Curtailed rallies, bare conventions: 2020 US campaign in limbo
Rallies, canvassing, conventions: The coronavirus crisis is disrupting cherished American campaign traditions, forcing them online and prompting Donald Trump and Joe Biden to rethink strategy ahead of an election whose results may take days to process.
Forget the breathless pacing of typical US presidential election campaigns. This year will be different, experts say, although the impact -- if any -- on the outcome of the race remains unclear.
The Democratic Party, which boasted about building one of the most expansive campaign infrastructures ever, is being forced to retool for the coronavirus era.
"Candidates could well be changing their strategies as events unfold," political science professor John Brehm of the University of Chicago told AFP Wednesday.
But what specific impact the pandemic will have on this year's race, "nobody knows."
It is also too early to tell whether the ongoing pandemic, which has upended all aspects of American life, permanently alters the election process.
But it is leaving a dramatic mark on 2020 in multiple ways. Here are some of them:
- Reduced campaign rallies -
Pre-election summer is prime US campaign season, traditionally a time for honing political messaging at packed rallies or huddling with voters in diners.
By late June of 2016, Trump and Hillary Clinton were already filling arenas. On July 5 the Democratic nominee took the stage with president Barack Obama for a barn burner of a rally in Charlotte.
Trump, the master of spectacle, has already held multiple crowded events including a June rally in Tulsa, Oklahoma, where most supporters did not wear masks or practice social distancing.
It remains to be seen if he repeats such events, particularly if health conditions on the ground do not improve. His campaign has not announced any upcoming rallies.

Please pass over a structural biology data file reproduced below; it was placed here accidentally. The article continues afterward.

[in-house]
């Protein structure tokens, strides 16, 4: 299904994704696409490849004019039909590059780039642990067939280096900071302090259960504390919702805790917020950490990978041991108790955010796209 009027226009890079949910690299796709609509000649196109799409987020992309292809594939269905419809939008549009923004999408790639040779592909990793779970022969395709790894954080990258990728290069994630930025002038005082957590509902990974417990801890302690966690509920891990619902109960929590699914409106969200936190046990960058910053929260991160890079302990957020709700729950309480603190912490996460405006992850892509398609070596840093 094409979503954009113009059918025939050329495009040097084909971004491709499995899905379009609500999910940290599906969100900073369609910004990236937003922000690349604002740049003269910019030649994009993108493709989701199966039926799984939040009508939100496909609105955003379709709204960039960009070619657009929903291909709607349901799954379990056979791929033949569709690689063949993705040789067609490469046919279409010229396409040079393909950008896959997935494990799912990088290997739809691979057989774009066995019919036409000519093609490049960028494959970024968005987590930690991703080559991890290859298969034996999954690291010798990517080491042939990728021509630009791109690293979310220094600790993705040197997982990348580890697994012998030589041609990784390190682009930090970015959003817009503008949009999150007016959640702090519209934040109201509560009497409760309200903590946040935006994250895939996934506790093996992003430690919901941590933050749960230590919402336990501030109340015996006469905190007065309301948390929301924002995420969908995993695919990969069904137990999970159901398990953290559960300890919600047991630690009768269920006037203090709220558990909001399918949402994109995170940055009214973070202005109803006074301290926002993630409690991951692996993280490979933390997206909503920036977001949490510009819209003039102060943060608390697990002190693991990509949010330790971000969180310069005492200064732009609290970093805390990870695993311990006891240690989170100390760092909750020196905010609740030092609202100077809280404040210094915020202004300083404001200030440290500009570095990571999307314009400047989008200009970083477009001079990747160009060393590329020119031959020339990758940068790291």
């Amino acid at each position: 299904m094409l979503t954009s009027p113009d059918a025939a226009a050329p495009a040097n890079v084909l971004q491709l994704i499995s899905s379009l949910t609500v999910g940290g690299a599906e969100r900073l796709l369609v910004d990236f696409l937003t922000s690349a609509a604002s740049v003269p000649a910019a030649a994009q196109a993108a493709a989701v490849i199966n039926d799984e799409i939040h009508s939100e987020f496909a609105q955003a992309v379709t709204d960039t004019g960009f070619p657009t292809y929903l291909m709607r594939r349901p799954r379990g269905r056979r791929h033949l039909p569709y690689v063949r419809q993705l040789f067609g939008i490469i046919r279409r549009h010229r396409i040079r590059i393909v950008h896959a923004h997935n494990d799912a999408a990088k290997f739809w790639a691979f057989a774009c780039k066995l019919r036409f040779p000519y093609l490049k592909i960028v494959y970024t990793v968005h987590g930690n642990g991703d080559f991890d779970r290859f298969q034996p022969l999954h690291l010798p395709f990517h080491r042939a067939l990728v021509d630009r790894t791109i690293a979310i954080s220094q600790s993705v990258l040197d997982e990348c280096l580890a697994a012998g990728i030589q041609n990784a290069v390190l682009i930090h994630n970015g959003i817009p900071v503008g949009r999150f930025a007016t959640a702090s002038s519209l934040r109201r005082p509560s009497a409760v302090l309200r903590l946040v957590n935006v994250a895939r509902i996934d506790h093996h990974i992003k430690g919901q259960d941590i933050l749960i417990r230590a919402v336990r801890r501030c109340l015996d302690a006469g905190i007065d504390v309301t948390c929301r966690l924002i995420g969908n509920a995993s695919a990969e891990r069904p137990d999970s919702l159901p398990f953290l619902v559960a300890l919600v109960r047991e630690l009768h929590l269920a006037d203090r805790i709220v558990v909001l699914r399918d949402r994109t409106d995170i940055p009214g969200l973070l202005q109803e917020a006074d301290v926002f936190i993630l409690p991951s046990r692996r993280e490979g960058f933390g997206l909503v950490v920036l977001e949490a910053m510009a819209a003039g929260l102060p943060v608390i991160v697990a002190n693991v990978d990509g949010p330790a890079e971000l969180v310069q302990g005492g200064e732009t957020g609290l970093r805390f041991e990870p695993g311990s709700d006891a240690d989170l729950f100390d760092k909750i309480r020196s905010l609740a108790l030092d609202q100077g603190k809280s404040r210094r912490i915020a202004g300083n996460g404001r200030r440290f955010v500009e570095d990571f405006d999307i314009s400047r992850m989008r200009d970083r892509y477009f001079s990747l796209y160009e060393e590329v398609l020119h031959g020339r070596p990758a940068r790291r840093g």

Biden, who acknowledged the non-traditional aspects of this year's campaign, dropped a bombshell Tuesday by saying he would not host large rallies due to pandemic concerns.
That could change, but the goal is to campaign in a way that models appropriate safe behavior.
"We're working closely with public health experts to ensure that our campaign operates in a safe and responsible manner," campaign spokesman Michael Gwin told AFP.
"We'll continue to use every tool available to underscore the clear contrast between Donald Trump's slow and erratic response to COVID-19... and the strong and steady leadership Vice President Biden would provide."
- Grassroots activism -
That may well include in-person get-out-the-vote efforts, a campaign mainstay that has proven to drive turnout in recent elections.
While virus outbreaks may dampen enthusiasm for attending mass rallies, smaller engagements like door-knock missions in battleground states where turnout is key could still be used safely, provided masks are worn and social distancing is observed.
Online alternatives abound. Democratic group Organizing2020 says its volunteers are "making calls, sending texts, attending and hosting 'virtual' events, attending online training sessions," and promoting voter registration.
- Virtual conventions -
The national nominating conventions ooze political Americana, but the typically rowdy four-day affairs are in jeopardy this year.
Trump is demanding a packed house for when he accepts his party's nomination in late August in Jacksonville, Florida.
But the state is a virus hotspot today, and the city has mandated mask use in public, portending a possible clash with supporters who often oppose wearing them.
Biden will appear at the Democratic National Convention in mid-August. But the Milwaukee event will be largely virtual, raising the prospect of an awkwardly empty acceptance speech.
- Mail-in voting -
The pandemic has boosted the number of absentee ballot requests to historic highs in several local and state races this year, offering a prelude to the November presidential election.
Trump and many Republicans, whom Democrats accuse of voter suppression, are relentlessly fighting vote-by-mail efforts, with the president repeatedly making the unsubstantiated claim that mail-in voting will lead to a "rigged" election.
Millions more absentee ballots mean it could take far longer to tally votes, and experts have warned the final results will likely not be known on election night November 3.
- Going online -
Taking campaigns online means loss of human engagement, a realm where Biden claims advantage. A curtailed rally schedule could add to the unfortunate optics.
But such changes will not be enough to overcome the effects of broader issues like the state of the economy or concerns about public health, Brehm predicted.
"On the surface, the campaigns could look different," he said. "But I think the outcome is probably determined by factors totally outside a campaign's control."